As I write, I contemplate not receiving my Social Security next month. President Obama and congressional leaders will likely go down to the wire to solve the nation’s debt problem. At that, they may not reach an accord—or any meaningful one. Some thoughts:
• Republicans anguish about “entitlements.” What a misleading word! Others aren’t entitled to put their hands in my pocket. But what is my responsibility to help those in need? The Jewish concept of tzedakah refers not to charity but to justice. “Tzedek, tzedek, tir’dof—justice, justice you shall purse”—commands Deuteronomy 16:18. The Rabbis taught that the community must provide for members in need as a matter of justice. Thus Jewish communal leaders had the power to tax their members not only to support synagogues, hospitals and cemeteries but also students and the poor. Republicans refuse to acknowledge government’s obligation to maintain the public good with tax revenues. Democrats wear their own blinders. Maimonides wrote that the highest form of tzedakah is helping someone start a business and become self-supporting. Promoting business really does create jobs. Interesting reading: Michael Walzer’s article, “On Humanitarianism,” July/August 2011 Foreign Affairs.
• The AARP is running TV commercials urging that Social Security, Medicare and Medicaid be taken off the table during discussions. I gave up my AARP membership long ago precisely because the organization refuses to concede the existence of middle ground—means testing.
• Nancy Pelsoi (D-California) also opposes talking about entitlements. Why? Perhaps Ms. Pelosi believes she cannot regain the Speaker’s post without pandering to the far left of the Democratic party—which is her normal position. News flash: I voted for myself rather than Mrs. Pelosi in the 2008 election.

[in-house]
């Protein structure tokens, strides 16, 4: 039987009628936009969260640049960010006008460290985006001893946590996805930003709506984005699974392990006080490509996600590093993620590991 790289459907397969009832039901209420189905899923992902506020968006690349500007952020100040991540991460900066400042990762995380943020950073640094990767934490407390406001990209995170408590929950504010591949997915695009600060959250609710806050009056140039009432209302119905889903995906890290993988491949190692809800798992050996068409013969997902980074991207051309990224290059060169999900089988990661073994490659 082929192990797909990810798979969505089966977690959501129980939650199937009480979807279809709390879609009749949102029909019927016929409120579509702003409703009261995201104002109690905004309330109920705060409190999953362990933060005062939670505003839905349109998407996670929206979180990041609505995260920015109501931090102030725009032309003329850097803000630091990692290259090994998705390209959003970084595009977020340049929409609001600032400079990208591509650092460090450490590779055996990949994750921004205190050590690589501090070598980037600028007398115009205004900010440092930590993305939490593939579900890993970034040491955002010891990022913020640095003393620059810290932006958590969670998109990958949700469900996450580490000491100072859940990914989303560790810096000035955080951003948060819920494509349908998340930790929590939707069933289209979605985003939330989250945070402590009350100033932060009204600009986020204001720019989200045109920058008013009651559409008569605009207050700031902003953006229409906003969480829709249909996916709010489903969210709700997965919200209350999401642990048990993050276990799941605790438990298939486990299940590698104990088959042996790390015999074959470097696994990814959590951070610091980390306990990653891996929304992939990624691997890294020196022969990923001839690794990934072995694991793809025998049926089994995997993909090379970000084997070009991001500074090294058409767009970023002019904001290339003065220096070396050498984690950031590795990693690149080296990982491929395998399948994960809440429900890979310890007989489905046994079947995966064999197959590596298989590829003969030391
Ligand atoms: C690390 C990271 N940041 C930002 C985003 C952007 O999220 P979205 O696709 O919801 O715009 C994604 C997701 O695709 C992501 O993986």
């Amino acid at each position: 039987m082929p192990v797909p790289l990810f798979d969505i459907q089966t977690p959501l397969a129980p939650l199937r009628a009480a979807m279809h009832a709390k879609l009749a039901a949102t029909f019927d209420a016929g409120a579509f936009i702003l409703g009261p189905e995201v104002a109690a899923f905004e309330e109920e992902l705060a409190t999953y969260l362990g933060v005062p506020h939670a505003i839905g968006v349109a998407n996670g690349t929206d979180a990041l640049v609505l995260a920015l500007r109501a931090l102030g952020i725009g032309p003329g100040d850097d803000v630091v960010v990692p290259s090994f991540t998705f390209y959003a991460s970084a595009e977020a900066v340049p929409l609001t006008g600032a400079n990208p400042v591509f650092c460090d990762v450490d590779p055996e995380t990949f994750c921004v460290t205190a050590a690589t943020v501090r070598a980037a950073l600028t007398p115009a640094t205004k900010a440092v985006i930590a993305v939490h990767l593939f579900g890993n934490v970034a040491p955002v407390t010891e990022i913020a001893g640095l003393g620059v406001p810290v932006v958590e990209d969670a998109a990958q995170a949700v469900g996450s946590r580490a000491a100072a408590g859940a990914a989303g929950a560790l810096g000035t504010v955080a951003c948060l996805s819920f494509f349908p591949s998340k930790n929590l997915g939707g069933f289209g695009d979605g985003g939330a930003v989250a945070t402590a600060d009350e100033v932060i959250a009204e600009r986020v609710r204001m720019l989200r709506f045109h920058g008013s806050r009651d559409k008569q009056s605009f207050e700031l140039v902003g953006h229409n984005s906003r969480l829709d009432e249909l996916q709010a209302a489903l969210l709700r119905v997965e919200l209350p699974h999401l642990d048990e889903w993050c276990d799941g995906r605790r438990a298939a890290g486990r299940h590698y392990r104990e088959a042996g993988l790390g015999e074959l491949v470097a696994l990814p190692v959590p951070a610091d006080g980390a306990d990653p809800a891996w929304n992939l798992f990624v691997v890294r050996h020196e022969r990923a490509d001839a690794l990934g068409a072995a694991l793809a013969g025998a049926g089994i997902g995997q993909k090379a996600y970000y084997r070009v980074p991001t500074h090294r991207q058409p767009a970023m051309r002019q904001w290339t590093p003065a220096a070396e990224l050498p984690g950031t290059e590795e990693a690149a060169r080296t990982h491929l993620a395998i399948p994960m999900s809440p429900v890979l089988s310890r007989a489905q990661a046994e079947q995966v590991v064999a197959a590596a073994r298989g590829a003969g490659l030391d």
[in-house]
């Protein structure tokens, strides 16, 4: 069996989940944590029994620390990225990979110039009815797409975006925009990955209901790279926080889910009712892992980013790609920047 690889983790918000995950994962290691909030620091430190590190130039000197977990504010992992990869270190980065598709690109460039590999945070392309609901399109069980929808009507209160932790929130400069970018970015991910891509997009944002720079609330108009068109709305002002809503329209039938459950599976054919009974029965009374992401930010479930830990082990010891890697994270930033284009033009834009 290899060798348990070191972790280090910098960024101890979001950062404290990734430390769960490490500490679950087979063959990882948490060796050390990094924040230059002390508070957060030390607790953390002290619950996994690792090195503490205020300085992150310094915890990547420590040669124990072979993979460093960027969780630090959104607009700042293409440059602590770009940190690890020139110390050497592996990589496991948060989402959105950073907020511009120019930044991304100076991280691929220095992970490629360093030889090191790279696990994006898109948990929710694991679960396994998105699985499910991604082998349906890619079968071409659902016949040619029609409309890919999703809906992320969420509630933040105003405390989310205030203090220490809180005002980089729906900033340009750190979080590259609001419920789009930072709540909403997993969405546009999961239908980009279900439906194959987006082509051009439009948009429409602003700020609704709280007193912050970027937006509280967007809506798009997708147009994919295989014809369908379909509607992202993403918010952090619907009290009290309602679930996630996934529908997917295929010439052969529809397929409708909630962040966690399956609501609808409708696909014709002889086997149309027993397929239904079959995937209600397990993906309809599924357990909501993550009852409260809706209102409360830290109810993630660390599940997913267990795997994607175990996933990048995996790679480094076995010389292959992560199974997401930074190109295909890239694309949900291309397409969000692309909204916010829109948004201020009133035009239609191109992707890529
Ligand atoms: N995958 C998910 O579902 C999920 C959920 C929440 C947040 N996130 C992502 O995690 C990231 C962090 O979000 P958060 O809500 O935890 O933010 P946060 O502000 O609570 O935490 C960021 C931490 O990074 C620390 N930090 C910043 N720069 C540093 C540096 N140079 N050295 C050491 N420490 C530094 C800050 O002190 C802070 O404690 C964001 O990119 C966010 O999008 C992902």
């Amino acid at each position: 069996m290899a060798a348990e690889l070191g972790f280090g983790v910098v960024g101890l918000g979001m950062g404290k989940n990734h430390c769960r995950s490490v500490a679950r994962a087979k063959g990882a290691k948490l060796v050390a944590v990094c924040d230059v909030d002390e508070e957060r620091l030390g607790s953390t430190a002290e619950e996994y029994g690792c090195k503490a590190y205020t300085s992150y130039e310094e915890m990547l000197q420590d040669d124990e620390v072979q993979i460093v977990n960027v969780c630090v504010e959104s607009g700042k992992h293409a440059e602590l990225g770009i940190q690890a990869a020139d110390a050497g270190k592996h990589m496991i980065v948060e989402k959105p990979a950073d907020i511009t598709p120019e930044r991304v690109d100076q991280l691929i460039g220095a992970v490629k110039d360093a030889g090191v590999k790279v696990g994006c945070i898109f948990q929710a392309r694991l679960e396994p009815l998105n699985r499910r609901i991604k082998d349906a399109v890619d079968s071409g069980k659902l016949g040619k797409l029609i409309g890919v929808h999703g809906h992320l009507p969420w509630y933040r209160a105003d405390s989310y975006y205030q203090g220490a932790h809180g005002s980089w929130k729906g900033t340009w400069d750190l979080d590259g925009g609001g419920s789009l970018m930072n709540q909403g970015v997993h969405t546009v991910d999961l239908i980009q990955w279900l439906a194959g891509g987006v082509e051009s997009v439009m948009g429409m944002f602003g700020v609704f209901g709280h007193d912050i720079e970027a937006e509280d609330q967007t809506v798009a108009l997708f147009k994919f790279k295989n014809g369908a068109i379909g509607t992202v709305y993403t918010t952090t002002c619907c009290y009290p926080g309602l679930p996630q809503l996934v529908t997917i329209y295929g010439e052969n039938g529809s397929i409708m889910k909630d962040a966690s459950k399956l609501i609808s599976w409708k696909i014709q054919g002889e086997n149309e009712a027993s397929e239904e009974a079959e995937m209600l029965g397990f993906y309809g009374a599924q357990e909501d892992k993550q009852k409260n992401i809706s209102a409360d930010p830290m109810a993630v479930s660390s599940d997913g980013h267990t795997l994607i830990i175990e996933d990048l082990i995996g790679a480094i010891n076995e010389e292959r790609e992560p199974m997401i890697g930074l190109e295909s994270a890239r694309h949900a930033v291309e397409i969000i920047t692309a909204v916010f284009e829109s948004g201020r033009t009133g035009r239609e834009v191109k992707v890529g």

• Sen. Mitch McConnell (R-Kentucky) would never win my vote. Am I the only one put off by his smugness? He comes off as George Will without the intellect. And what about McConnell’s statement that Mr. Obama should cave to the Republicans because the 2010 election swept Republicans into power in the House? After the 2008 presidential election, McConnell announced that his primary goal was to oppose Obama and see him defeated in 2012. Hadn’t we just had an election?
• Finally, a July 13 Gallup poll revealed that eighty percent of Americans believe that increased revenue should be part of the deficit solution. Yet a Republican member of the House—forgive me for not remembering his name—declared on PBS’ NewsHour this week that he would oppose any increase in revenue, including closing tax loopholes! Niall Ferguson has it right in this week’s Newsweek regarding all those folks indignant over taxes. “In a rational world, electorates would recognize the need both to reduce entitlements and to increase revenue. But indignation isn’t rational.”
As to my Social Security payment, I’ll live quite well without it, thank you. Senior is not a synonym for impoverished. A ten or fifteen percent cut? A boost in Medicare premiums? Won’t hurt at all. There are many Americans with substantial retirement incomes who can easily survive such a reduction so that others in need can keep a roof over their heads and all that goes with it. Common sense? Sure. But all too commonly ignored.
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